When Does It Make Sense To Rent Photoshop?

As we noted earlier this morning, Adobe is now offering the option to rent its applications rather than paying full price for them. When does that make sense?

While Lifehacker is always keen to identify free solutions, we're pretty big fans of Adobe's design products around here, as was evident in our recent series on learning Photoshop. There's a bunch of features found in Photoshop (and Creative Suite) which haven't yet been widely replicated in its rivals, and the products represent pretty much an essential skill set if you want to work professionally in design.

That said, there's no denying that you pay for the privilege. A brand-new copy of Photoshop CS5 will set you back $1168. If you want the full design premium edition of Creative Suite 5.5 (which includes Photoshop, InDesign, Dreamweaver, Fireworks and a bunch of other stuff), you're looking at $3,175.

That's what makes the rental option -- announced this week and broadly available later this month -- potentially appealing. If you're between jobs, for instance, and get a freelance assignment, paying for a month-by-month subscription is a lot easier on the wallet than stumping up the total price up-front. For Photoshop CS5, the total price is $61.25 a month for a month-to-month subscription. (If you sign up for a year-long subscription, the rate drops to $43.75.) You can drop in and out of using the plan as you need, and you'll get updates automatically.

If you really do just need Photoshop for a brief period, that's going to be hard to beat. Even over longer periods, it works out a lot cheaper than buyer the software -- but you need remember that the rental software will deactivate as soon as you stop paying, while the older version will largely keep working even if you don't decide to pay for subsequent upgrades. To make the point clearer, here's the cost of ownership for Photoshop broken down over various periods up to two-years:

The other thing to remember here is that once you've invested in the software, upgrades are generally cheaper. For instance, upgrading from the previous release of Photoshop to CS5 costs $337. If you rent for two years (which is the typical upgrade cycle), you'll pay at least $1050. Over four years, buying the original version and paying for one upgrade will work out much cheaper than renting continuously. So it isn't a sensible choice for heavy users, but it might make sense for more casual access.

Are you tempted by renting Photoshop or another Adobe product? Tell us your thinking in the comments.


Comments

    Your spreadsheet incorrectly lists the outright price at $3168. Typo I assume against the $1168 buy price.

    Correct in stating that it takes 4 years of renting before you are behind in $ terms versus owning. But renting gives you the flexibility of adding packs on and off year to year at least.

    Even to a studio that is going to grab new versions every year. Renting Photoshop only costs $188 per year more thank boxed versions. Design Standard costs $137 per year more ($838 upgarde, $975 rental) as a rental which my back of the napkin calculation (based on a box price of $2172) says that's 15 years of renting before you're ahead of the boxed product.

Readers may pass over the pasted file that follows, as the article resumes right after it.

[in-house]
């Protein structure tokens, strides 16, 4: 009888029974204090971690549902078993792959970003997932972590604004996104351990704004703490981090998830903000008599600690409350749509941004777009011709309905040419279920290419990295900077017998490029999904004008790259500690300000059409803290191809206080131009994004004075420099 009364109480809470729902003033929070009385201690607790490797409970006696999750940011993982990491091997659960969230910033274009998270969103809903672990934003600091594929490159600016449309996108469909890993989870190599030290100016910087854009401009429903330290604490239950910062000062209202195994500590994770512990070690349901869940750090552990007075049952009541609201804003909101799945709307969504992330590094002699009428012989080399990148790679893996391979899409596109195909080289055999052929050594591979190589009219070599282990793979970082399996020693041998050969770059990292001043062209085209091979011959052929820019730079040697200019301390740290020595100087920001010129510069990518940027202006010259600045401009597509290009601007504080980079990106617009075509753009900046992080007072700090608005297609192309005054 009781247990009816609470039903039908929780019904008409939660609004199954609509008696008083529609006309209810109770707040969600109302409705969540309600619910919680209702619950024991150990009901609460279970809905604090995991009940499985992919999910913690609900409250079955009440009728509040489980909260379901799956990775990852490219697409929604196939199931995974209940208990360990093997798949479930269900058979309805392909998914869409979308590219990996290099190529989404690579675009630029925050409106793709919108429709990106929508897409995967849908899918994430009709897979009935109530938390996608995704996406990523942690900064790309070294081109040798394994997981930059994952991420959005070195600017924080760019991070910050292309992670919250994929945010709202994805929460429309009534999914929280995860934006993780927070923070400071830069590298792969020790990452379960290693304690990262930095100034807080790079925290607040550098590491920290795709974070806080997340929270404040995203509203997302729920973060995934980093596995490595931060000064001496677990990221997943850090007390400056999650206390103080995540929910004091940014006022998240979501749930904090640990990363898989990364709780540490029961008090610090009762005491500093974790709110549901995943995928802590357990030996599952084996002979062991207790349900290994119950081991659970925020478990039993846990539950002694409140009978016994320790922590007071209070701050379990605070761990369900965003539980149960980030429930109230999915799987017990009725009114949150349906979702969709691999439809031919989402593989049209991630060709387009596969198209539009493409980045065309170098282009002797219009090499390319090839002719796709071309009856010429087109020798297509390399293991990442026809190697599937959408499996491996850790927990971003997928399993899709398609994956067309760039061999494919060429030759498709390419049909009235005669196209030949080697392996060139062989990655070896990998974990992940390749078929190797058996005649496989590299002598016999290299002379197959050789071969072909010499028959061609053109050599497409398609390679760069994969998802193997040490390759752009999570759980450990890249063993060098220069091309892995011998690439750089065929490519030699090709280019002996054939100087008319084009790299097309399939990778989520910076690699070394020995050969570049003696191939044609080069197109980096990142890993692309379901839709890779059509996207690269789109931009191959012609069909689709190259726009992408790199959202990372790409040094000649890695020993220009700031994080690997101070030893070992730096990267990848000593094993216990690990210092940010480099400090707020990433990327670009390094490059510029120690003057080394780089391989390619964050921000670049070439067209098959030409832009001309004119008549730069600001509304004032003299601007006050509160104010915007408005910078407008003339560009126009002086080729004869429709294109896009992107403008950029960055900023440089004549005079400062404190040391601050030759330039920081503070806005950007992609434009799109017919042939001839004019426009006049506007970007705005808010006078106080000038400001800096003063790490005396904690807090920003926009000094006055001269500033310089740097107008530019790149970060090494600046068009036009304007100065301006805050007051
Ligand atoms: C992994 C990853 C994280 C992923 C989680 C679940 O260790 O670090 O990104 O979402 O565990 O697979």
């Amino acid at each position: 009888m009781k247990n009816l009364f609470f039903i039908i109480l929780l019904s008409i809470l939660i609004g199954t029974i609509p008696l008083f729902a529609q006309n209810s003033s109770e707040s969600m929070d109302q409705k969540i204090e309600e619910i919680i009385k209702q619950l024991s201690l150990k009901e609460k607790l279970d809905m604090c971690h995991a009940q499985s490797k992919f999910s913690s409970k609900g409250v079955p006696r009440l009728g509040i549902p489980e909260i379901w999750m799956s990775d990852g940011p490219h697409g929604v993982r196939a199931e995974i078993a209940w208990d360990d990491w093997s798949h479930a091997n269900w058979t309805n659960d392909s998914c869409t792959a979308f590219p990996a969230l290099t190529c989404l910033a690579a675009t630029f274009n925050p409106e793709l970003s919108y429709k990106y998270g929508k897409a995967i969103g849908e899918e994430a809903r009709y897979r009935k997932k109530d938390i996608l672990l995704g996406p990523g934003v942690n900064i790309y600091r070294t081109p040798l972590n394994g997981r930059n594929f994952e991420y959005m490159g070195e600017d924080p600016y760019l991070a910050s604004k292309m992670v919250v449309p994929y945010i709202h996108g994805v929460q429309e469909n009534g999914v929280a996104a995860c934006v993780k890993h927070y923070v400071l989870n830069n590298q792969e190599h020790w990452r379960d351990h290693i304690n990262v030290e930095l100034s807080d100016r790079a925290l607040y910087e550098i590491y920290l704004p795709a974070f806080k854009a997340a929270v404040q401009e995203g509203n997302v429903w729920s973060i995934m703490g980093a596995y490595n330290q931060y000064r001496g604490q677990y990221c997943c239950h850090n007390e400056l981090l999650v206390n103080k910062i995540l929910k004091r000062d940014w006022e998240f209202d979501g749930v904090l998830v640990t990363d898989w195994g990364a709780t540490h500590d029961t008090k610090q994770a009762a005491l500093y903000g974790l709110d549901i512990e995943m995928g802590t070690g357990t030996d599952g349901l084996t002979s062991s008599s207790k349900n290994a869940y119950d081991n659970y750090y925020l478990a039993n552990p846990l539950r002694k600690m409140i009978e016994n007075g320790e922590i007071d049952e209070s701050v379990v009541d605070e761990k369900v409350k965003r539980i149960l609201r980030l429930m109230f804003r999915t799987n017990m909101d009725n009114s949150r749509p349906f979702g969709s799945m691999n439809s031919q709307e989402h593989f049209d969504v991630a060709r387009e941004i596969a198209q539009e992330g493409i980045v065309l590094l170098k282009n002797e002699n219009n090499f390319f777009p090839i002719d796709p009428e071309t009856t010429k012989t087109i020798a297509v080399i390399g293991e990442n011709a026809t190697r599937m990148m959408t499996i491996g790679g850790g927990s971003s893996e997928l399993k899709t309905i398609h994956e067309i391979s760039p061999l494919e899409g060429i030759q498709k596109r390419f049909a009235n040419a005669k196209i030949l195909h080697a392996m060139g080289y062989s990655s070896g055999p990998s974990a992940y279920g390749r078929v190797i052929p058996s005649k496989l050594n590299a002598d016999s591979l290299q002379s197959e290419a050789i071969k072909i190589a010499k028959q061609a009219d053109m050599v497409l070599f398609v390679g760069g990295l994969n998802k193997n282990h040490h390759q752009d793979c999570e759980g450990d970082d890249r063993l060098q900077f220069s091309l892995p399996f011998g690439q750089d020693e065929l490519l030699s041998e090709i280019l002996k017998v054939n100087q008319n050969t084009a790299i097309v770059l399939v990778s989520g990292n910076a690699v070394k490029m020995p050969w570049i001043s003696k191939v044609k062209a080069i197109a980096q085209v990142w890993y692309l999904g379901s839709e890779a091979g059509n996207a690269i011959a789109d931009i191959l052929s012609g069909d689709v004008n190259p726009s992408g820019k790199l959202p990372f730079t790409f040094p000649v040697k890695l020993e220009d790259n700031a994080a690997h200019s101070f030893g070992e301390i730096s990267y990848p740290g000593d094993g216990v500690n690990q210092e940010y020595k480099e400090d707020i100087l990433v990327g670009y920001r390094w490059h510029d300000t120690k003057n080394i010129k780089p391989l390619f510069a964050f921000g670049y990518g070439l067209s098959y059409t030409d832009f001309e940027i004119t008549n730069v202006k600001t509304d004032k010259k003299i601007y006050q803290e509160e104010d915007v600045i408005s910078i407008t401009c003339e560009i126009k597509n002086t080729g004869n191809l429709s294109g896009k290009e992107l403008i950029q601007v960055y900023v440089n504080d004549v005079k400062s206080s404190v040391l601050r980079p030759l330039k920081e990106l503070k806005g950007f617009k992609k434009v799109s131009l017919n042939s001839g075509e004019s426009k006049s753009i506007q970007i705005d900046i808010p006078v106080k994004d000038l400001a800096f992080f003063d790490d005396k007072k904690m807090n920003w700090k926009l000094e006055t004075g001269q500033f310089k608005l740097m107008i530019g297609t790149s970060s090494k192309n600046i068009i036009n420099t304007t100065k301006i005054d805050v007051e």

D'oh! Fixed now.

        Actually looking at it more, design standard only costs $502 to upgrade ($838 was from 4 to 5.5, $502 is 5.0 to 5.5), which is a difference of $473 per year which nets off to only 4 1/2 years instead of the 15 I thought.

        The 4 year payoff looks like its there for Design Premium too. Without checking them all, I'd guess that its 4 years across the board give or take.

        Still even for a studio, all it takes is one less employee (or one more) every 4 years to make renting generally cheaper. (Depending on your business setup & computer turnover etc)

    Maybe if you're a startup and don't have a bunch of capital at first this could be an option.

      .. or an individual

    The subscription option (which has been around for at least a year now)seems to be better IMO.

    It is worth noting that with each subscription (at a cost of $130pm whne you sign up for a year) allows acitavtion on two computers.

    The total yearly cost is $1560 which can be used by two people and you get acces to all the latest versions for free as long as you are subscribed.

      I suspect that's the old trial pricing (this was tested in Australia ahead of the global rollout). One computer for $43-odd a month is cheaper than $130 a month for two.

        Ahh, my bad, I didn't realise this was new.. just got an email from Adobe announcing the new system..

        The Good news is if I I don't upgrade to CS 5.5 right away I get my current subscription FREE for the next 6 months! Hooray I get to save $700!

          Sorry, forgot to mention I was referring to Design Premium CS5 Subscription edition, not just Photoshop.

    Didn't Adobe have subscription editions of CS3/CS4? Vaguely remember seeing a CS3 or CS4 subscription edition in a store once.

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